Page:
Machinefabriek: Engel (Machinefabriek)

Rutger Zuydervelt, AKA Machinefabriek, expanded the existing score for Marta Alstadsaeter & Kim-Jomi Fischer's dance piece "Engel", which is a contemporary piece combining dance and circus acrobatics, the new soundtrack a large work combining rich mirages of electronica, ambient sound, assertive noise, and even a section of Paal Nilessen-Love's drumwork. ... Click to View


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  Ameri-chord: Johnny Cash Remembered  

Amer-chord - Johnny Cash & June Carter
By Skip Heller

In 1964, Johnny Cash recorded the Bitter Tears album, which made known his feelings about Native Americans. Its centerpiece was his hit version of Peter LaFarge's "Ballad Of Ira Hayes," a brilliant, accusatory song about the Pima Indian who was one of the five men to raise the flag at Iwo Jima, came home to less than fanfare, and died drunk in 1955 at the age of 33.

The Pima tribe inhabited a piece of Arizona not far outside Tuscon. They were a peaceful tribe who farmed well enough to sustain their food needs, until their water rights were taken from them and everything they worked for was either killed off by dry heat or was taken from them outright. But Ira Hayes felt a duty to his country, enlisted, went to fight for the good old USA, and became a decorated American hero. You can guess how glorious his life was upon returning. One night Ira Hayes fell drunk into an irrigation ditch and froze to death in cold water.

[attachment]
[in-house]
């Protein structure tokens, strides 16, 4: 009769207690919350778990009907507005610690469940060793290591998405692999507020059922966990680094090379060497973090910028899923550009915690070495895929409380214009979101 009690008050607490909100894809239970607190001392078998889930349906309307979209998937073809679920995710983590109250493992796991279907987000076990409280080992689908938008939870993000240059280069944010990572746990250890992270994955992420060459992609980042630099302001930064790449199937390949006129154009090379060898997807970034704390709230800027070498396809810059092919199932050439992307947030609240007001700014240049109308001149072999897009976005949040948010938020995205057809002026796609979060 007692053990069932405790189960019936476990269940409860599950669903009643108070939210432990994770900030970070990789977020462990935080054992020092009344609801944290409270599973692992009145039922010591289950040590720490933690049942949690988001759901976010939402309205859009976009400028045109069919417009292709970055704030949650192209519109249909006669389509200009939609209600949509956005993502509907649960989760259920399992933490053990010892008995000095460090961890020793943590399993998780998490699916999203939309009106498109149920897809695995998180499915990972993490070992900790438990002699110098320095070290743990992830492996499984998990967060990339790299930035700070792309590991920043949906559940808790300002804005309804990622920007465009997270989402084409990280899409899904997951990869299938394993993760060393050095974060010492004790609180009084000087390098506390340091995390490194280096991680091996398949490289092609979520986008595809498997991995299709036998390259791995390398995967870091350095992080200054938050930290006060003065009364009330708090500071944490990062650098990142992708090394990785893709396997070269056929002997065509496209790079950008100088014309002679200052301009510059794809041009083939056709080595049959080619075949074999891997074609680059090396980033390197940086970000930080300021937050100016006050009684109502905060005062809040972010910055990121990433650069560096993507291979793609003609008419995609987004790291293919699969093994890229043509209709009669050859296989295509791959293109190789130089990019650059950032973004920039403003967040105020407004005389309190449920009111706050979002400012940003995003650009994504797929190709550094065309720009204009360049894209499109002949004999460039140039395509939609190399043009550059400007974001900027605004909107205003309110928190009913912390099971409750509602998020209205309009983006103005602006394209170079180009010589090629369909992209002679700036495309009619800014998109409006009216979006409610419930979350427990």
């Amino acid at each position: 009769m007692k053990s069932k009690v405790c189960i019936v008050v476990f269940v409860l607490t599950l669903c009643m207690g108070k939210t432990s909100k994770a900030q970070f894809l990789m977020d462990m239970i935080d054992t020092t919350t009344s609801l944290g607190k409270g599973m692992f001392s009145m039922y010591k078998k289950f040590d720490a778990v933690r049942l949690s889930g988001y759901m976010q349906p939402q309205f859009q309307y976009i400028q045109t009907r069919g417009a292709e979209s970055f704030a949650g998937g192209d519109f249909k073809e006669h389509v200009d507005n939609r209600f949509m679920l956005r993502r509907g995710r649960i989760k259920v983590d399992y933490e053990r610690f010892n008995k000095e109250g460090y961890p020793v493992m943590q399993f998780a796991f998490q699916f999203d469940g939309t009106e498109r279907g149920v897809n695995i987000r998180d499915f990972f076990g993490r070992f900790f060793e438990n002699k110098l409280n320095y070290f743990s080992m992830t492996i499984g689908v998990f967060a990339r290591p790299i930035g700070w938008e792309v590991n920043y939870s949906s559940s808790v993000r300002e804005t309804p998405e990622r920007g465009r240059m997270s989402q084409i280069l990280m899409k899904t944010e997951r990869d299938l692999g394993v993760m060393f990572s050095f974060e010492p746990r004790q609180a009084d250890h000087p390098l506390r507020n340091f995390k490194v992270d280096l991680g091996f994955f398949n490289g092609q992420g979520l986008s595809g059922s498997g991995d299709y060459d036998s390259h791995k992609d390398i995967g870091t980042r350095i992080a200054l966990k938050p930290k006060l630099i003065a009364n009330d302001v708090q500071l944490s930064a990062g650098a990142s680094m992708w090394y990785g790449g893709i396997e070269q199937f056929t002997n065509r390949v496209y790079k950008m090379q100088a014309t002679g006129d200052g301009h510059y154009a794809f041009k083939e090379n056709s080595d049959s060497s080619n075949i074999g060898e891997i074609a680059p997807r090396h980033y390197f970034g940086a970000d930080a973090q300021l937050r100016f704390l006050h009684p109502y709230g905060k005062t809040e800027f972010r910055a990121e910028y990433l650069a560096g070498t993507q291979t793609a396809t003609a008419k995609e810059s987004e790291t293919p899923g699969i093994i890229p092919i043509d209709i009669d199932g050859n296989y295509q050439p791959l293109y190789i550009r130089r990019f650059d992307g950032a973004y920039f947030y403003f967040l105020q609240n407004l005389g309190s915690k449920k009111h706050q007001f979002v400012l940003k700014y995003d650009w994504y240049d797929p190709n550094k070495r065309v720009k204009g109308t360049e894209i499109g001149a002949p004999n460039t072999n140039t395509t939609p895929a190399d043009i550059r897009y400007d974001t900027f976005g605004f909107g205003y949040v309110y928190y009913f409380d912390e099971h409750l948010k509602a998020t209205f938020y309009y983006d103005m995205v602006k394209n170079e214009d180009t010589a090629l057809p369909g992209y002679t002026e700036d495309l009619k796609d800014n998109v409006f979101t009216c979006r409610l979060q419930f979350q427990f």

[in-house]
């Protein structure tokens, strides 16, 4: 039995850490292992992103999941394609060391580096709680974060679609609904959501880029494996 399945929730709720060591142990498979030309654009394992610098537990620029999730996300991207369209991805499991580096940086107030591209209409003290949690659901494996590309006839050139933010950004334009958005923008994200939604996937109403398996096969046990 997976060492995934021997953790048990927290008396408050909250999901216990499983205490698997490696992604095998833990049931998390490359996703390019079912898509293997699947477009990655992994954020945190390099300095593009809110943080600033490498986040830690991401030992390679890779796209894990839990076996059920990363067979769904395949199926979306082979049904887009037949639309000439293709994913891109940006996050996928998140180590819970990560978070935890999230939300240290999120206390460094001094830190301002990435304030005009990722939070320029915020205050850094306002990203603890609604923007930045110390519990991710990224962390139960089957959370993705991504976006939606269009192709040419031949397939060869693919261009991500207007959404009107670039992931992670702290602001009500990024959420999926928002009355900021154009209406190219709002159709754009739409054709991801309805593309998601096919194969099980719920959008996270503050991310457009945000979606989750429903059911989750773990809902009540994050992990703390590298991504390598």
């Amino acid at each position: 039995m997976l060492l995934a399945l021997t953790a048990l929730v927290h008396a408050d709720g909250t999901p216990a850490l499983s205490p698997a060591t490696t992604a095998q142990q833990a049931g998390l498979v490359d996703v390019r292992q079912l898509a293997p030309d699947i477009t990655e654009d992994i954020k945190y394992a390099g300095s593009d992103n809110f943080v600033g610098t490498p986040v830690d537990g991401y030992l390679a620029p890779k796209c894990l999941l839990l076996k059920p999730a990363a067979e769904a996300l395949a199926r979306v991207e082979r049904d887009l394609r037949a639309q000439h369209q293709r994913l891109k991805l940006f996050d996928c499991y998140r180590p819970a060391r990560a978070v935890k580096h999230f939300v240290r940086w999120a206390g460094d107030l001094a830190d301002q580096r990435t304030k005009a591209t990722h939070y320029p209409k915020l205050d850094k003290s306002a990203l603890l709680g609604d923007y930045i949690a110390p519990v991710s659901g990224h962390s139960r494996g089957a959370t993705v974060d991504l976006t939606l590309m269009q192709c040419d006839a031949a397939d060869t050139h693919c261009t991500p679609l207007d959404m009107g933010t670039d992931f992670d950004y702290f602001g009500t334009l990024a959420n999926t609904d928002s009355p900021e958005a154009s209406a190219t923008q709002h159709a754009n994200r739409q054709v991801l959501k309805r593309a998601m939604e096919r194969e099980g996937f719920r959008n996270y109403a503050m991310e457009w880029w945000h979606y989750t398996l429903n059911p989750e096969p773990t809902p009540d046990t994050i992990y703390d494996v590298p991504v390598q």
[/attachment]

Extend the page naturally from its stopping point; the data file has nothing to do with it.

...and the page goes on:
I saw that land had a gig in Tuscon in May 2002, driving southeast from Los Angeles on the way to a gig in Tuscon.

Los Angeles in spring is paradise. The sky is visible and wide, the mountains pose for postcards, freeways open and you realize how vast our country is. It is beautiful as long as you don't go too far east. That's when the oasis turns back into the desert from which it was carved. LA to Tuscon is about eight hours of driving, and the first four or five are gorgeous.

Arizona comes on the heels of a fairly ugly piece of southeastern California, and has nothing to recommend it upon entry. As you drive in a little more, the Indian reservation stores - with tax-free cigarettes - pop up. Past Phoenix towards Tuscon, you see a rest stop with wall displays that tell the story of Ira Hayes and the Pima tribe. Sort of.